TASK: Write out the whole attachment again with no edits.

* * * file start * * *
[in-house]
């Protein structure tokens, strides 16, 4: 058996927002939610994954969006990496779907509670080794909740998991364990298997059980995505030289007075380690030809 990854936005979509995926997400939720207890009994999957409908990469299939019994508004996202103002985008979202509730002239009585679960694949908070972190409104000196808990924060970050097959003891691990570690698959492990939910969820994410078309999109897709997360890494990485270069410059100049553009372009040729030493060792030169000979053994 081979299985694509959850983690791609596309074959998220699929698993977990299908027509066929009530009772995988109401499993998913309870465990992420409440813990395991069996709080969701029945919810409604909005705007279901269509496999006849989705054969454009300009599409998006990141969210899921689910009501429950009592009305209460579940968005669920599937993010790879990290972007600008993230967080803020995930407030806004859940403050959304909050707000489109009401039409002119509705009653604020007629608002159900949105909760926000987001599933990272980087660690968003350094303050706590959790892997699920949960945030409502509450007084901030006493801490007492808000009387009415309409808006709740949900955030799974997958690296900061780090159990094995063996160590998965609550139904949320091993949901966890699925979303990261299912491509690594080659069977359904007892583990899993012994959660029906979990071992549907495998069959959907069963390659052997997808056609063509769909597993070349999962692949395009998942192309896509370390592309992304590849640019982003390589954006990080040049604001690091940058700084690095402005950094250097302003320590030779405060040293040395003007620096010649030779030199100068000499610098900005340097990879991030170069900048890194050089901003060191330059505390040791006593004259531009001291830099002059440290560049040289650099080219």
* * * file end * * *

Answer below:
[in-house]
């Protein structure tokens, strides 16, 4: 058996927002939610994954969006990496779907509670080794909740998991364990298997059980995505030289007075380690030809 990854936005979509995926997400939720207890009994999957409908990469299939019994508004996202103002985008979202509730002239009585679960694949908070972190409104000196808990924060970050097959003891691990570690698959492990939910969820994410078309999109897709997360890494990485270069410059100049553009372009040729030493060792030169000979053994 081979299985694509959850983690791609596309074959998220699929698993977990299908027509066929009530009772995988109401499993998913309870465990992420409440813990395991069996709080969701029945919810409604909005705007279901269509496999006849989705054969454009300009599409998006990141969210899921689910009501429950009592009305209460579940968005669920599937993010790879990290972007600008993230967080803020995930407030806004859940403050959304909050707000489109009401039409002119509705009653604020007629608002159900949105909760926000987001599933990272980087660690968003350094303050706590959790892997699920949960945030409502509450007084901030006493801490007492808000009387009415309409808006709740949900955030799974997958690296900061780090159990094995063996160590998965609550139904949320091993949901966890699925979303990261299912491509690594080659069977359904007892583990899993012994959660029906979990071992549907495998069959959907069963390659052997997808056609063509769909597993070349999962692949395009998942192309896509370390592309992304590849640019982003390589954006990080040049604001690091940058700084690095402005950094250097302003320590030779405060040293040395003007620096010649030779030199100068000499610098900005340097990879991030170069900048890194050089901003060191330059505390040791006593004259531009001291830099002059440290560049040289650099080219």